6. What's the soundtrack of your life?
Not sure what the soundtrack of my life is. As far as what music I listen to, it’s New Age, Classical and a little bit of rock and roll.


7. What's your favourite holiday destination, and why?
My husband and I have been film buffs for years. Every other year we attend the Telluride Film Festival in the mountains of Colorado. It runs over Labor Day weekend and we see three to four movies a day from Friday through Monday making it a kind of film immersion. The old gold mining town of Telluride is located in an alpine box canyon in southern Colorado. Really, if you love movies and you love the mountains, it can’t be beat!

8. What inspires you?
My inspiration comes from reading books. Not electronic books but authentic books. I’ve been an avid reader since the day I learned to read. Reading can take you anywhere and to any time period. I love it.

9. One thing on your bucket list?
I’ve had a couple of people ask me in the last few years if I’m going to the medieval conference in Kalamazoo, Michigan. I’ve decided I’m going to go next year. What could be better than being with fellow medievalists, listening to lectures on medieval history? I’d also like to go to France and visit all the places I’ve learned about like Paris, Normandy and the medieval town of Carcassonne. I hope to mark that off my bucket list soon.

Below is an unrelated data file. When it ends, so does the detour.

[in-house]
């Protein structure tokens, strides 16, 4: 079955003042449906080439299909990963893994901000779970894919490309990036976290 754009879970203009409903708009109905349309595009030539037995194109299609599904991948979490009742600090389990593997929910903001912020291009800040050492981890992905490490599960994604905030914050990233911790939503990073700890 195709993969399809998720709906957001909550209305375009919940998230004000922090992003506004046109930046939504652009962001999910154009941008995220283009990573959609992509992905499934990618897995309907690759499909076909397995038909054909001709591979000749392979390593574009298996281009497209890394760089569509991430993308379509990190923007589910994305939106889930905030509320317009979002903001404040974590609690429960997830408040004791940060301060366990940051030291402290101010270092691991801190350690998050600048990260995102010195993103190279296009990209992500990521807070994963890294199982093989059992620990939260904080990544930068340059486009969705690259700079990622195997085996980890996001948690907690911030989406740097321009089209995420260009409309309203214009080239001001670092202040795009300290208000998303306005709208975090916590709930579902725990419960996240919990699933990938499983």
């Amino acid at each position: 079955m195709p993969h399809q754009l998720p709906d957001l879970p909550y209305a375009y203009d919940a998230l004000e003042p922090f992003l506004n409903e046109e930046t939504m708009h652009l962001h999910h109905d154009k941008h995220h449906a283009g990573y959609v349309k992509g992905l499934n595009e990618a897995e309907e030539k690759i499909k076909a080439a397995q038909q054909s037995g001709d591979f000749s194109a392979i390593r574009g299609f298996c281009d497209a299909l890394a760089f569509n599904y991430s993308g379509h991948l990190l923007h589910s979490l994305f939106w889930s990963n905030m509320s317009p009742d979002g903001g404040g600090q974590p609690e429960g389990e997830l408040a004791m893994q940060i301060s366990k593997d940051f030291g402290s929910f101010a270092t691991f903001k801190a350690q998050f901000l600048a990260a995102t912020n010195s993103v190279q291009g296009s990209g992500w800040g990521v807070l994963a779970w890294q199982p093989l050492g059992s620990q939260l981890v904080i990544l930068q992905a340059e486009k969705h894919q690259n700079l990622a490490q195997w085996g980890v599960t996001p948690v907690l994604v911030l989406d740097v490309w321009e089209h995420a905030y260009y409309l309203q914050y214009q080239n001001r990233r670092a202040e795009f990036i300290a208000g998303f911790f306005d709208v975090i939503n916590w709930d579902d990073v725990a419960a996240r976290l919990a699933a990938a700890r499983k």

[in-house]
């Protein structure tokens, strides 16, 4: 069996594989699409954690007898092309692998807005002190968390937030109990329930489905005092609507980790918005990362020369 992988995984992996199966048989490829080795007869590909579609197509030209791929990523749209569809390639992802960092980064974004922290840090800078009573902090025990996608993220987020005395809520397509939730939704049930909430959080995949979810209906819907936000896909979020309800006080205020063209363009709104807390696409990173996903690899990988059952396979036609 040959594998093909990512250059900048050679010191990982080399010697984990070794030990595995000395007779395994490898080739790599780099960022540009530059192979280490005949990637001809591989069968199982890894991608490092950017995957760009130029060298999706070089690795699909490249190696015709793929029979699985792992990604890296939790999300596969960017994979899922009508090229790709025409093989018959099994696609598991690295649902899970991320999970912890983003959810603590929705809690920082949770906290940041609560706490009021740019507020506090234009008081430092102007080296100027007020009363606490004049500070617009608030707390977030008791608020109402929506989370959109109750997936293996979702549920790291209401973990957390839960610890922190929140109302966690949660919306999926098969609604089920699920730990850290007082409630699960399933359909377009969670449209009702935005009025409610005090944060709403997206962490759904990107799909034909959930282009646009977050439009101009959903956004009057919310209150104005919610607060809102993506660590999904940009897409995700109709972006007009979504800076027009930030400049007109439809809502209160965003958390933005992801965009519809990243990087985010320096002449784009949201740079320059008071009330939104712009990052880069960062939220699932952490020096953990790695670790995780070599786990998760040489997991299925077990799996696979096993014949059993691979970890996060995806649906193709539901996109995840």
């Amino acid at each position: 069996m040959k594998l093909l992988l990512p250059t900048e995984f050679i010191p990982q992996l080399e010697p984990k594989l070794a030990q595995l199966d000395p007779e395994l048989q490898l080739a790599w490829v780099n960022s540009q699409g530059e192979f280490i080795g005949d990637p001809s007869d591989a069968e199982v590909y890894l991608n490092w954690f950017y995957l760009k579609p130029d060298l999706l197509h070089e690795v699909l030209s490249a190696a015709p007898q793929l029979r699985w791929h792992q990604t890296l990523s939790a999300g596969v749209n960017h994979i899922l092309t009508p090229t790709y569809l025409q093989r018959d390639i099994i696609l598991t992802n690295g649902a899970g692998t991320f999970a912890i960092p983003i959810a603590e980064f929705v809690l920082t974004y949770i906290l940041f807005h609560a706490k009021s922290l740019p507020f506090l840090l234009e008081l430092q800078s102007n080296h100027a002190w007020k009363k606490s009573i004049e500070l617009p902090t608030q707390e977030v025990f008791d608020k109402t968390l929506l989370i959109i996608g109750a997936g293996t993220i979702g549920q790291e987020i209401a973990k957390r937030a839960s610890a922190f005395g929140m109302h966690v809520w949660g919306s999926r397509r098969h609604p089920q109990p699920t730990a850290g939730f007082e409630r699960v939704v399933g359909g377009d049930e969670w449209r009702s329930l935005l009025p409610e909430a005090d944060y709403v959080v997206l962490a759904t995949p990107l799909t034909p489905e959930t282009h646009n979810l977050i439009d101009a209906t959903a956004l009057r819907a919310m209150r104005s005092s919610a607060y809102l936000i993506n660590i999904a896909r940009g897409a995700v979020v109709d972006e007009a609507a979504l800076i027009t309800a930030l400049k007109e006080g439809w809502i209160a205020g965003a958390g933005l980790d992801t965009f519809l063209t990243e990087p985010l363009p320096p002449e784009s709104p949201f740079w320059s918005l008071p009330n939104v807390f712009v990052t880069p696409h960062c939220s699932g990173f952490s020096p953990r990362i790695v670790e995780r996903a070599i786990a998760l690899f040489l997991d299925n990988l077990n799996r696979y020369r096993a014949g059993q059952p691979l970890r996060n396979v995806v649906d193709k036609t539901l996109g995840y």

10. Something about you that would surprise us?
Something people might find surprising about me is I love watching professional sports! My favorite sports are basketball, American football and hockey. I attend NBA Basketball and NHL Hockey games regularly during the season here in Denver, CO.

Thank you for the interview, Susan! And if you haven't already, go check out The Freelance History Writer. You can also find Susan on Facebook and Twitter.

The Beauty Secrets Of A 19th Century Lady Of Distinction


The secret of preserving beauty lies in three things:—Temperance, Exercise, Cleanliness. [...] Temperance includes moderation at table, and in the enjoyment of what the world calls pleasures. A young beauty, were she fair as Hebe, and elegant as the Goddess of Love herself, would soon lose these charms by a course of inordinate eating, drinking, and late hours.